This can also be a response to The Daily Post’s writing prompt: “A House Divided.” Pick a divisive issue currently in the news. Write a two-part post in which you take on two personas and approach the topic from both sides.
Hitting a woman is considered taboo, but hitting a man still isn’t. What do you think about that and the video above?
If the woman had been the one provoking the man to hit her, then he did so, only to be punched back by that same woman — would you have reacted the same way?
M: If you’re okay with women hitting men — and I’m not talking about playing around — then you should be okay with men hitting women. It’s their right to defend themselves.
W: Self-defense? Seriously? Most men are physically stronger! There are plenty of other ways they can restrain those women from hurting them.
M: Not all women are physically inferior. Isn’t that sexist?
W: That’s stating facts. Look at me. I’m taller and bulkier than a lot of women I know, but when I got into an altercation with my ex-husband, the fight wasn’t fair. He tried to use the equality card, too, but there was nothing physically equal in that. And this is just one example. There’s no excuse to beat a woman senseless.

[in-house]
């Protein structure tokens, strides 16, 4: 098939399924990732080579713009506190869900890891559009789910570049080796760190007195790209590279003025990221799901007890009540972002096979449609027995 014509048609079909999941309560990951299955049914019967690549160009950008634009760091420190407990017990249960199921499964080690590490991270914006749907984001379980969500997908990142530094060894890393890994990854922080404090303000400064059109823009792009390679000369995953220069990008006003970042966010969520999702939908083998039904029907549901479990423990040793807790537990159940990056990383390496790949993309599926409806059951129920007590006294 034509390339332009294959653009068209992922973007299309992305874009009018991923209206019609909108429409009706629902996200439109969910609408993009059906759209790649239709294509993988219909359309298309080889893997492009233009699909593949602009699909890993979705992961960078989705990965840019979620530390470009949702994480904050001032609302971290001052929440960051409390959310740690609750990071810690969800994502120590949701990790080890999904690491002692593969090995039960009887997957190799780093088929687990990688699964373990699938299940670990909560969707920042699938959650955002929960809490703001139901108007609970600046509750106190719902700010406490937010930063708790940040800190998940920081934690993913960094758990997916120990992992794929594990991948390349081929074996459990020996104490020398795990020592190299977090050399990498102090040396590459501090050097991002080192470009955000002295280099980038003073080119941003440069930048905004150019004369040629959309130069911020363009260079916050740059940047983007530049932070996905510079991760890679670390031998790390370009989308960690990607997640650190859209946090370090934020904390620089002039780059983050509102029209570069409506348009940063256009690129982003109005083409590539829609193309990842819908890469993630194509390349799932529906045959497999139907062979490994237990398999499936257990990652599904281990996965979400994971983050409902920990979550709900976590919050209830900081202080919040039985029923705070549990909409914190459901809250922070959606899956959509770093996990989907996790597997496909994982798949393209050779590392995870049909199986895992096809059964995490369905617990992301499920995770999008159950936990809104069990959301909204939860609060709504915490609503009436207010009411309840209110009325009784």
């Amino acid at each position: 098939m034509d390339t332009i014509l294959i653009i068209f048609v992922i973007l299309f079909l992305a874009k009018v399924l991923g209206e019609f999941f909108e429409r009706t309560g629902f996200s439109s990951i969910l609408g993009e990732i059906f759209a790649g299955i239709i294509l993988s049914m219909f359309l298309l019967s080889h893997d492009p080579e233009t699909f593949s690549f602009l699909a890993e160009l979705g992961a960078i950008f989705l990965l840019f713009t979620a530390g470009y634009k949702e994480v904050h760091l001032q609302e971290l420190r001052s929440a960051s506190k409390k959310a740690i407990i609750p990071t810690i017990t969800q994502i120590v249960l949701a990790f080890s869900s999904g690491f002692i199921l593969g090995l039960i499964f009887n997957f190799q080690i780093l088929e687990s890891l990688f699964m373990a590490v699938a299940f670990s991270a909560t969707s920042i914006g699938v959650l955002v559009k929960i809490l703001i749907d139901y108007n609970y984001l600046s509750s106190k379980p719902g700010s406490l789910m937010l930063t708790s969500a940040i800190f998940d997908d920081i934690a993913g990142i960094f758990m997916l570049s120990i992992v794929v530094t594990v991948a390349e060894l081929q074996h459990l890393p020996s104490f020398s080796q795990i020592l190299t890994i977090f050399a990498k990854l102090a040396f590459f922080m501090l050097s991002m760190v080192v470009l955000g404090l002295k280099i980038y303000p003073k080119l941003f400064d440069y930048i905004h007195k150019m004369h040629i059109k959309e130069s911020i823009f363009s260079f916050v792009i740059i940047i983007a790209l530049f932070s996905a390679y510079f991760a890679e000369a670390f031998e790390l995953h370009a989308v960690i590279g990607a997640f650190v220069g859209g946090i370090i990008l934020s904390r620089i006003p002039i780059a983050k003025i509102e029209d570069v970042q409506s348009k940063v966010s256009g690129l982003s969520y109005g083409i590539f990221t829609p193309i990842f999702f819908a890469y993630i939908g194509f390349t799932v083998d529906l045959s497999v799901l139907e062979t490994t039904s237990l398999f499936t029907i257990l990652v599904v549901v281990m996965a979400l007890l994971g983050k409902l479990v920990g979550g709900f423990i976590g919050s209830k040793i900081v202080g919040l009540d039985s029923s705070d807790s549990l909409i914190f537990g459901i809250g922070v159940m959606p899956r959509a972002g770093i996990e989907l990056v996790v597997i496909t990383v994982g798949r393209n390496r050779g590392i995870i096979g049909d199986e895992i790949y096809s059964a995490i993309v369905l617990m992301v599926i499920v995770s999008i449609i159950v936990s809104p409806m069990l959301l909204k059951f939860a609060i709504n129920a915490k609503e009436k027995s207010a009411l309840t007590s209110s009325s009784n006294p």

M: There’s no reason to beat anyone senseless. Violence is violence. If you hit someone, you open that door to be hit back. Now, how far you take that is a whole nother story.
Here’s a reblog of “Chris Norris on a relationship trend that’s more common — and serious — than you think.”
I REMEMBER THE FIRST TIME I GOT punched by a girlfriend. It was during a fight on a New York City street corner, over a subject I’ve long since forgotten. But the punch — thrown as I leaned in to make a point, thrown reflexively, out of unchecked rage — stayed with me. It didn’t hurt that much, tagging me just below the left ear. But it caused serious damage.
I didn’t hit back, cry, or scream “You monster!” But my reaction was probably not what she might have hoped for. It was not: a) She must be really angry!, b) How could I have been so insensitive?, or c) What a feisty woman I have!, but, sadly, d) This bitch crazy. And by the next morning, our future had clouded over.
According to a Penn professor who studies these things, every American man has about a 28 percent chance of being struck by a woman at some point in his life (in related news, the number of girls ages 10 to 17 arrested for aggravated assault has doubled in the last 20 years). And yet no one seems to take the phenomenon that seriously. Maybe it’s because men, generally speaking, are bigger and stronger, and we assume there’s a real limit to the physical damage women could actually inflict. We don’t picture these scuffles resulting in bloody noses and black eyes or a trip to the station house. Furthermore, pop culture has made the idea of a pretty girl whaling on a guy a wacky comedy staple — Angelina Jolie smashing wine bottles over Brad Pitt’s head in Mr. & Mrs. Smith and Cameron Diaz coldcocking Edward Burns in The Holiday were both played for laughs. But the reality of getting hit by your girlfriend isn’t so sexy or hilarious.
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